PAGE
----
Looking at the editorial of the or-bits.com exhibition „informal“, Marialaura Ghidini and Gil Leung define informality as „an absence, a removal, a slackening but not to the point of complete difference“, leaving more room for personal expression. When thinking about art projects and their experience, the authors point out that „ [a] work is rarely experienced only formally, its value, why it matters, it is in the relation between it and you. More so, this relation is not only in the encounter with the form but with all the disseminated representations of this form. This is why distribution is not just about the transportation of a form – it is about the set of social relations around a form. It is about the discourse around an object and about the thing-in-itself, the object.“
I want to take this as a starting point, to think about the topic of „informal“ documentation. What does informality mean in relation to documentation, what does distinct „informal documentation“ from other approaches? Therefore I will focus on the documentation of „media art“. This post will set the stage to further delve into the topic.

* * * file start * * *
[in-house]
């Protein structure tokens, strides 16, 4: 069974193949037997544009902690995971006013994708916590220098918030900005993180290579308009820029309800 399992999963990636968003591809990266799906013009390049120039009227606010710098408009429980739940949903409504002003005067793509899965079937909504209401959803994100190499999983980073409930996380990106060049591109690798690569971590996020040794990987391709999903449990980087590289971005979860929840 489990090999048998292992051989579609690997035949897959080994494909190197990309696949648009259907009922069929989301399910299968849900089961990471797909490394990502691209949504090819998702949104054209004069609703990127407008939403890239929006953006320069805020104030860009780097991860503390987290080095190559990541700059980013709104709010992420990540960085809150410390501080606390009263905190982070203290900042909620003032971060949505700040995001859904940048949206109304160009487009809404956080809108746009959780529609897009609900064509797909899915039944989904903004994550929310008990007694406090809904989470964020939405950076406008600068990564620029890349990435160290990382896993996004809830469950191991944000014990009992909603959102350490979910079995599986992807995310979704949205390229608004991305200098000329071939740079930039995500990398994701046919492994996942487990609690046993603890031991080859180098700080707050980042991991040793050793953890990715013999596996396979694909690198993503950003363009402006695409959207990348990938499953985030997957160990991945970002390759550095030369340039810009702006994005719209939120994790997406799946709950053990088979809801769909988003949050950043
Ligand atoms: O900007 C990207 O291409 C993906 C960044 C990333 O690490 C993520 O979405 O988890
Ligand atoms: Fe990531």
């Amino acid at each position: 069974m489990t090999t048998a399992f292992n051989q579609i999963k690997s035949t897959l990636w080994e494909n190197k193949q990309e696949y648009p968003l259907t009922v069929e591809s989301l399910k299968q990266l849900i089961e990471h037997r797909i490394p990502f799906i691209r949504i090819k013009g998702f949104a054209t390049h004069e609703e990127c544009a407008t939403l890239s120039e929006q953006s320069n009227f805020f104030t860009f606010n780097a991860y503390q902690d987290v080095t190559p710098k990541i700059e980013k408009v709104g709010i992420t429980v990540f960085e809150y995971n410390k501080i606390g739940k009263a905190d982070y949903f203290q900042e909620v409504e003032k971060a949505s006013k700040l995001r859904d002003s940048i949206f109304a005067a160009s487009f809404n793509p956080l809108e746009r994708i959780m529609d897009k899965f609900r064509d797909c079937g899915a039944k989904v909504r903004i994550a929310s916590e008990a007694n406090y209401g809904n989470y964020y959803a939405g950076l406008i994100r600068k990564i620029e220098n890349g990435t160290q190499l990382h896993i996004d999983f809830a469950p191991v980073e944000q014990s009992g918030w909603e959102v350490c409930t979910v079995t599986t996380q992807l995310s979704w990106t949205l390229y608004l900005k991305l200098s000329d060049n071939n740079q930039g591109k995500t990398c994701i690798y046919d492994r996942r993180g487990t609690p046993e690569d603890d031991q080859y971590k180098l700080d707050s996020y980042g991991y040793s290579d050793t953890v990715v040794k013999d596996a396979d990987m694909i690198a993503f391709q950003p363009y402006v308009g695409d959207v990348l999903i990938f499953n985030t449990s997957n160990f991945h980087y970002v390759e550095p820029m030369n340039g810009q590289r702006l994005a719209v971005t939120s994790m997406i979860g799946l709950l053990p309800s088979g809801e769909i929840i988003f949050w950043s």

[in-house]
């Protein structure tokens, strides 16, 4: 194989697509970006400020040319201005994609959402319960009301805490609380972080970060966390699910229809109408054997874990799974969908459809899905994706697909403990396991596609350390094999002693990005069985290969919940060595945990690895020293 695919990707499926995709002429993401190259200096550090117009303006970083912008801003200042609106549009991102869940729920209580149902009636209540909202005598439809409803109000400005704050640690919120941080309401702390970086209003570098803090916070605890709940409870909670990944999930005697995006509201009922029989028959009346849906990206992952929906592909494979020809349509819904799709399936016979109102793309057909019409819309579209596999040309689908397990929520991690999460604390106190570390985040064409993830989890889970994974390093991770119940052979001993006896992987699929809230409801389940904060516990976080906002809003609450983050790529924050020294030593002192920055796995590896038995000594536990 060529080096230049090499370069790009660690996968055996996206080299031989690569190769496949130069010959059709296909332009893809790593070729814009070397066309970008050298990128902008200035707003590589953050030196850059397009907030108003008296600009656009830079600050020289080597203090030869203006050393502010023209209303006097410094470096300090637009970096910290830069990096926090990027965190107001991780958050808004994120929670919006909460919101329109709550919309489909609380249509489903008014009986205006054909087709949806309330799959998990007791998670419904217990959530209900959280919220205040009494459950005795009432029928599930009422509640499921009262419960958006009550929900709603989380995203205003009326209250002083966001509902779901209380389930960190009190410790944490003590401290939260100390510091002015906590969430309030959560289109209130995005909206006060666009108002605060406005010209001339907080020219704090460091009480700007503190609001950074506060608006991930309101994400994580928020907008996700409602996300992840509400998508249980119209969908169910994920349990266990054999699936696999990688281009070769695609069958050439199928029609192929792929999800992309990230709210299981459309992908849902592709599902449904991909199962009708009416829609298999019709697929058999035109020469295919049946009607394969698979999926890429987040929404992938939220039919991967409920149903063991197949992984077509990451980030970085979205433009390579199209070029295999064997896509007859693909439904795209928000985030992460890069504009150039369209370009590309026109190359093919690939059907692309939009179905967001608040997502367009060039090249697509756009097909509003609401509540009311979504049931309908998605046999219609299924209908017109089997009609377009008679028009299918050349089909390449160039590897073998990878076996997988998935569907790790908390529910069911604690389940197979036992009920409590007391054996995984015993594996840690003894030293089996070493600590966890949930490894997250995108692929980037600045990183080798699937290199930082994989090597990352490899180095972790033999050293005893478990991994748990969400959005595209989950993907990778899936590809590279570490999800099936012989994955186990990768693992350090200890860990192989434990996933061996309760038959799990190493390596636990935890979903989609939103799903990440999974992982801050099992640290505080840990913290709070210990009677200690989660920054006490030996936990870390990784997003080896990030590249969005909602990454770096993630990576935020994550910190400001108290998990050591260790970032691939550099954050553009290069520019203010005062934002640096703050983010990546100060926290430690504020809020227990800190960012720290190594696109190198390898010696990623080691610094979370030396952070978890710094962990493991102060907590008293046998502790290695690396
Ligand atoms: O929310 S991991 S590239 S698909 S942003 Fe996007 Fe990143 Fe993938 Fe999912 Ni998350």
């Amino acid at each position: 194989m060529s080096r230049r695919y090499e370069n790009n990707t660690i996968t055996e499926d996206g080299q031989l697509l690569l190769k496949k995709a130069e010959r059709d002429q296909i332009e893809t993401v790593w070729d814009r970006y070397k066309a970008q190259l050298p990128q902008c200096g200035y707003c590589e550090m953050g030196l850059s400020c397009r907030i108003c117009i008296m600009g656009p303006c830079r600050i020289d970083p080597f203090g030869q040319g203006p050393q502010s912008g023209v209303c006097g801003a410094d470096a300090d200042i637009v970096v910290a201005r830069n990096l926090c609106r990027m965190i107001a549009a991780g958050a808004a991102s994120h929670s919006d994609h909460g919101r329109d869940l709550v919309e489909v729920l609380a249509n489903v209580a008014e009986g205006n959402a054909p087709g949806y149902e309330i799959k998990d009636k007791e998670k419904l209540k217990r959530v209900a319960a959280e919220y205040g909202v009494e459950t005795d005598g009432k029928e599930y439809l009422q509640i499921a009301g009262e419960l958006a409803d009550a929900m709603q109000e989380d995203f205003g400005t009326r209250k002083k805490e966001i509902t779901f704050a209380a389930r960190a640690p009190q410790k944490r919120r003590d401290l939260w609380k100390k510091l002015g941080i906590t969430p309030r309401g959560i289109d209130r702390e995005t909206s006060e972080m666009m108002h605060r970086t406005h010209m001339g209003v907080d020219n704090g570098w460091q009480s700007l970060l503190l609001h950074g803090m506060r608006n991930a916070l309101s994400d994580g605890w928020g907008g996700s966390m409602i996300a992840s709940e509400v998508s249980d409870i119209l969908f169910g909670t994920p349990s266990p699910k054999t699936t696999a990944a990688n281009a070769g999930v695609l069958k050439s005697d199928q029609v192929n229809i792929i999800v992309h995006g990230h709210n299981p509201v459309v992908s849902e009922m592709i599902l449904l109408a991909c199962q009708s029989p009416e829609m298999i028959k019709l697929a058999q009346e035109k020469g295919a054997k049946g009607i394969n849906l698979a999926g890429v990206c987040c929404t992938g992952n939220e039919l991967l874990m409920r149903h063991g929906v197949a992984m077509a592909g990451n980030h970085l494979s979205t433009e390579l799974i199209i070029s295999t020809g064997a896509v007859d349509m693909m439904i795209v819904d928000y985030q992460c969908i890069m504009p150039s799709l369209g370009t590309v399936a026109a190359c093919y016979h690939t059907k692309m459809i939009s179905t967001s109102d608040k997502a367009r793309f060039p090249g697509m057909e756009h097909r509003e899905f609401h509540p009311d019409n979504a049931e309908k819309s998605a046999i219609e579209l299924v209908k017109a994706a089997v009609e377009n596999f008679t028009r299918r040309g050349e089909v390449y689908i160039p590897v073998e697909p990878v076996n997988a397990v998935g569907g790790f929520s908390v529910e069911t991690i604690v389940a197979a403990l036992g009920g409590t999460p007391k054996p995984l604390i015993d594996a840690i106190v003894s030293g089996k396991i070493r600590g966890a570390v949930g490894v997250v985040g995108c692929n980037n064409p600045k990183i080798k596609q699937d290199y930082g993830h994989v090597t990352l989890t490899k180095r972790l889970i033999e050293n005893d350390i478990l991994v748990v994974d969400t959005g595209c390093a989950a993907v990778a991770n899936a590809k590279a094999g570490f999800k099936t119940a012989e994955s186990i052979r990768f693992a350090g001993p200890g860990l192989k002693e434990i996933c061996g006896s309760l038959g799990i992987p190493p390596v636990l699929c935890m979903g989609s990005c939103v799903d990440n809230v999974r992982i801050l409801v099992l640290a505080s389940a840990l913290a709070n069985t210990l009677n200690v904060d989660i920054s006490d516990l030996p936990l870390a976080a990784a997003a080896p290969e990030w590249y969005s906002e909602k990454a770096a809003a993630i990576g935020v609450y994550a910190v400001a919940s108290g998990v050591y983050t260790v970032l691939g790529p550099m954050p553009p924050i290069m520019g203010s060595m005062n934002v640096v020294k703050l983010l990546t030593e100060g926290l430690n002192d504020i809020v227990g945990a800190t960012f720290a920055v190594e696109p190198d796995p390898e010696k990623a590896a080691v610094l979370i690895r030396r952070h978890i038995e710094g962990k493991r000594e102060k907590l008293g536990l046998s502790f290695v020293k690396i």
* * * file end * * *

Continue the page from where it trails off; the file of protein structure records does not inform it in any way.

Thinking about projects, we casually summarize under the (not unproblematic) term „media art“, sharing an ephemeral, process- or context-based character, it gets clear that many of these works are designed as experiential, often rule-based spaces. For the specific form of „interactive art“Arjen Mulder describes a shift from objects to the action a project evokes in the user as carrier of artistic value and meaning. „As an object, interactive art is nothing. […] But as an action, it is everything. Then, it allows you to know something you can understand only by doing.“ (Mulder 2007, 54) Also Christiane Paul underlines in her essay „Myth of immateriality: Presenting and Preserving New Media“ „[t]he potentially interactive and participatory nature of new media projects – which allow people to navigate, assemble, or contribute to an artwork in a way that goes beyond the interactive, mental event of experiencing it […]“ (Paul 2007, 254). If one thinks about preserving and documenting these artworks, one comes to the question of how to capture and preserve an inherently subjective experience? A feature many current methods and models of documentation – which I, for the sake of distinguishing them, would call „formal“ – are lacking. This becomes even more important when thinking about the fact that many older works, due to the fast decay and evolution of computer hard- and software, can’t be exhibited anymore or at least not in their historical state. In those cases documentation is the only method of preservation. Besides the important function in digital cultural heritage, documentation is tantamount in research and teaching, as Dieter Daniels argues in his mediation paradox (Daniels 2004), as it can solve the challenge of accessibility of these projects. Thus to mediate media art, the first and foremost task is to make the works accessible. This can happen through an adequate re-presentation of the works or through documentation, which should give an understanding of the potential experience of a project and as well as its configuration and media qualities (cf. Daniels 2004, Wiencek 2009), preferably using digital media and the web as a distribution platforms (see e.g. Daniels 2004, Wiencek 2009). „What will give real value to a collection of digital art is documentation, metadata, contextualization, and guaranteed long-term access to the documentation.” (Depocas 2001)